Four CD boxed set contains the following three recordings:
VOM KLANG DES LEBENS / OF THE SOUND OF LIFE
BUCH DER STERNE / BOOK OF STARS
STUNDENBUCH / BOOK OF HOURS
Long before he discerns the light of the world, still in the womb, nascent man begins to sense the sounds of life. Long before his spirit attempts to differentiate experiences, develop ideas or make his mark on the path of history, he begins to hear the force that creation determined for us.
The French doctor Alfred A. Tomatis was able to demonstrate that the sense of hearing is already fully developed in the fifth month of pregnancy. The sound of his mother's voice, the music that accompanies her and the notes that could harmonize with his own personal sounds, all are experienced by the ear while still bathing in the Amniotic fluid. Passionately devoted to all that sound has ever meant to man, the already multiple father accompanied the latest pregnancy of his wife in the early 90s in more than one sense—Peter Michael Hamel, an excellent improviser and interpreter at the keyboard, played the piano. He had always delighted in creating metrically complex pulsating rhythms, as if this gift were given to him from the start. In this manner he journeyed into his subconscious, demonstrating, to the joy of the mother and the growing empathy of the yet unborn child, the music of our world.
Hamel extemporized and begun to write down short passages: private notes, day by day, month by month new tonal discoveries, revealing the experiences and ambitions of his own life story. Some of these ideas—a melody, a turn of phrase—found themselves represented in several pieces. The final embodiment of the music was to be a group of twelve meaningfully arranged studies for piano. Composed over a period of fourteen years, between 1992 and 2006, the cycle can be understood as an idealized diary, embodying central motifs from Hamel's understanding of himself as a person and an artist.
The order of the pieces and the general structure of the cycle VOM KLANG DES LEBENS / OF THE SOUND OF LIFE were only determined by Hamel quite late. Two almost identical pieces dedicated to John Cage frame the work: Arrival and Departure, between which are works dedicated to Alfred A. Tomatis, Miles Davis, Morton Feldman, Walter Bachauer, Dane Rudhyar, Pandit Patekar, Olivier Messiaen, Giacinto Scelsi, Iannis Xenakis, and his son, Johann David Antonin.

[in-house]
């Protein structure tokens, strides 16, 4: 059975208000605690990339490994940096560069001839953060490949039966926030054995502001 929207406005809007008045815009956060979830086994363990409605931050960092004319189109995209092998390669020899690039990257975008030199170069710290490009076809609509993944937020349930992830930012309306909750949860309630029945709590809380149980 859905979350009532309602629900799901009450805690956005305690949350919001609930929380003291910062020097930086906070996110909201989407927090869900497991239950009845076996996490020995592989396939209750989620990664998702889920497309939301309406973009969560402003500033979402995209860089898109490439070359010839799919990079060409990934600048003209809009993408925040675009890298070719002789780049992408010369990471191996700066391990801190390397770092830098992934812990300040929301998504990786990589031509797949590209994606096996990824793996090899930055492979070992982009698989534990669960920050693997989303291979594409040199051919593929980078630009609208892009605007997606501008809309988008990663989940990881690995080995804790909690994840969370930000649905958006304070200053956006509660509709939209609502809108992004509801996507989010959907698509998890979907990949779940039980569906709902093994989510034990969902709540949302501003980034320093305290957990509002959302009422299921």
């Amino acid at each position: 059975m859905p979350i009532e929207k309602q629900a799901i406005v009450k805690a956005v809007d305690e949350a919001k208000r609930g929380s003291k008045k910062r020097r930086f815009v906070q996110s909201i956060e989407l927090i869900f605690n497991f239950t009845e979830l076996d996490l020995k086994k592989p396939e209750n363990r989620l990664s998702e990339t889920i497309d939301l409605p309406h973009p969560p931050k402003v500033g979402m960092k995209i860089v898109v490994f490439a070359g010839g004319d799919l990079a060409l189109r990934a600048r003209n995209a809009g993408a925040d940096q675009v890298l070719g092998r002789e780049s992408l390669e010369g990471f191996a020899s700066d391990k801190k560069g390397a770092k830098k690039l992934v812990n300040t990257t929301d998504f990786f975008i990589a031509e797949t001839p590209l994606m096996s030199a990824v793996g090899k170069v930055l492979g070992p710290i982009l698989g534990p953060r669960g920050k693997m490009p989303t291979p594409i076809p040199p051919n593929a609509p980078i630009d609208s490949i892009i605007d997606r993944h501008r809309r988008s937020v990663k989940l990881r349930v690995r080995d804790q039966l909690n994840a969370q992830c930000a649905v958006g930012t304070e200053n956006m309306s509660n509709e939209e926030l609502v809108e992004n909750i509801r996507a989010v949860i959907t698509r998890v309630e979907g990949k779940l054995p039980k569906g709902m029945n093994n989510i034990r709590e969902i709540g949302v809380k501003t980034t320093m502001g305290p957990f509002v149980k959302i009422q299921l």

The framework of the whole cycle is a multicultural place of action and of possibilities. Life, and all its sounds are represented symbolically, and new growth can always begin. Maybe that is what Peter Michael Hamel was thinking when he improvised for mother and child: "Primal trust for all."
BUCH DER STERNE / BOOK OF STARS
Wilfried Hiller developed his own personal dialogue with the stars early in his childhood. He knew as a child how his parents had communicated over long distances by gazing at Alkor, the little rider of the second star in the handle of the Big Dipper. As a teenager he was fascinated by the world of Greek mythology, the stories of which are littered in the stars. As an adult he experienced the proximity of the stars from the coast of Turkey, later from his refuge on the Aegean island of Phournoi. Astronomical aspects are present, openly or hidden, in many of his works.
BUCH DER STERNE / BOOK OF STARS is a documentation of his personal study of the constellations and of the efforts of humans of all times and places to make sense of what is written in this vast nocturnal mirror of anthropomorphic dreams. Fantasies become sound and the kaleidoscopic poetry of masked games.
BUCH DER STERNE / BOOK OF STARS is founded on the principles of order and mass, acknowledging the power of numbers. Without sacrificing the individual characters of the sometimes quite stormy pieces, the 72 miniatures are arranged with great care. Each piece is associated with one particular musically gravitational note; fortuitously, Hiller could ascribe one of the 88 keys of the piano to each constellation of the northern and the southern hemisphere. Simultaneously, the traditional emphasis on the constellations of the Zodiac is reflected in an ascending cycle of fifths, beginning on D1.